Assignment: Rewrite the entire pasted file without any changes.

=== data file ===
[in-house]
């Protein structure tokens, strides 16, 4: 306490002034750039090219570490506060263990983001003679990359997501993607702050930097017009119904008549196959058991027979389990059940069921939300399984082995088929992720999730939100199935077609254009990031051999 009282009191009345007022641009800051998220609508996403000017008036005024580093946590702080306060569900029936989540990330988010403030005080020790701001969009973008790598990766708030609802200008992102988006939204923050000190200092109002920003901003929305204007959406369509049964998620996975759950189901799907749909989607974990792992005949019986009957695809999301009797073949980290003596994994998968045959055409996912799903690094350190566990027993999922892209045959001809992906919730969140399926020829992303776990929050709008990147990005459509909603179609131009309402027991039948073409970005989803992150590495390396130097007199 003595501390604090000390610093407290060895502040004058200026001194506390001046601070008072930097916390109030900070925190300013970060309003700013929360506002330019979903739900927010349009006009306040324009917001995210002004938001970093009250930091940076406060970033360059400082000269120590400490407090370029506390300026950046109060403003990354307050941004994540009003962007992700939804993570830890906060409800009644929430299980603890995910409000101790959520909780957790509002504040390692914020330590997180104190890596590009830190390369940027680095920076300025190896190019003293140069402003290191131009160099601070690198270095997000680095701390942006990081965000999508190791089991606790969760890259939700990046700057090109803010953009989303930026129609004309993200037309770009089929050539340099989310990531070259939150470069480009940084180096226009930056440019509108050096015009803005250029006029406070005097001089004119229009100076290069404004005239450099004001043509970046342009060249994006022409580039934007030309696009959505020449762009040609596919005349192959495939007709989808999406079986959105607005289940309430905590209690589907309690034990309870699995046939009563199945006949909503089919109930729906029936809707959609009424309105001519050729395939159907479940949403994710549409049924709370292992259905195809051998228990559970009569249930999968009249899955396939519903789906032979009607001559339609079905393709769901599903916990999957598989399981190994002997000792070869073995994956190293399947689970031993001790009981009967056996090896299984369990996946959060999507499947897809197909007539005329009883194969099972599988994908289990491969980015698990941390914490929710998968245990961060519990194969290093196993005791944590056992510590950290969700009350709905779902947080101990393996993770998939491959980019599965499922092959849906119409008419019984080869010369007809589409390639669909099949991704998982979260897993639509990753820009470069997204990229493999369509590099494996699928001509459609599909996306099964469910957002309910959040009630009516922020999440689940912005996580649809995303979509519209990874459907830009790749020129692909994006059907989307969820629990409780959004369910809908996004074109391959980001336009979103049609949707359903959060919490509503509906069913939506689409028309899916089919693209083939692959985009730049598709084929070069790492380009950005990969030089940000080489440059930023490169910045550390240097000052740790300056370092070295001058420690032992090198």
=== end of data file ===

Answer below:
[in-house]
């Protein structure tokens, strides 16, 4: 306490002034750039090219570490506060263990983001003679990359997501993607702050930097017009119904008549196959058991027979389990059940069921939300399984082995088929992720999730939100199935077609254009990031051999 009282009191009345007022641009800051998220609508996403000017008036005024580093946590702080306060569900029936989540990330988010403030005080020790701001969009973008790598990766708030609802200008992102988006939204923050000190200092109002920003901003929305204007959406369509049964998620996975759950189901799907749909989607974990792992005949019986009957695809999301009797073949980290003596994994998968045959055409996912799903690094350190566990027993999922892209045959001809992906919730969140399926020829992303776990929050709008990147990005459509909603179609131009309402027991039948073409970005989803992150590495390396130097007199 003595501390604090000390610093407290060895502040004058200026001194506390001046601070008072930097916390109030900070925190300013970060309003700013929360506002330019979903739900927010349009006009306040324009917001995210002004938001970093009250930091940076406060970033360059400082000269120590400490407090370029506390300026950046109060403003990354307050941004994540009003962007992700939804993570830890906060409800009644929430299980603890995910409000101790959520909780957790509002504040390692914020330590997180104190890596590009830190390369940027680095920076300025190896190019003293140069402003290191131009160099601070690198270095997000680095701390942006990081965000999508190791089991606790969760890259939700990046700057090109803010953009989303930026129609004309993200037309770009089929050539340099989310990531070259939150470069480009940084180096226009930056440019509108050096015009803005250029006029406070005097001089004119229009100076290069404004005239450099004001043509970046342009060249994006022409580039934007030309696009959505020449762009040609596919005349192959495939007709989808999406079986959105607005289940309430905590209690589907309690034990309870699995046939009563199945006949909503089919109930729906029936809707959609009424309105001519050729395939159907479940949403994710549409049924709370292992259905195809051998228990559970009569249930999968009249899955396939519903789906032979009607001559339609079905393709769901599903916990999957598989399981190994002997000792070869073995994956190293399947689970031993001790009981009967056996090896299984369990996946959060999507499947897809197909007539005329009883194969099972599988994908289990491969980015698990941390914490929710998968245990961060519990194969290093196993005791944590056992510590950290969700009350709905779902947080101990393996993770998939491959980019599965499922092959849906119409008419019984080869010369007809589409390639669909099949991704998982979260897993639509990753820009470069997204990229493999369509590099494996699928001509459609599909996306099964469910957002309910959040009630009516922020999440689940912005996580649809995303979509519209990874459907830009790749020129692909994006059907989307969820629990409780959004369910809908996004074109391959980001336009979103049609949707359903959060919490509503509906069913939506689409028309899916089919693209083939692959985009730049598709084929070069790492380009950005990969030089940000080489440059930023490169910045550390240097000052740790300056370092070295001058420690032992090198």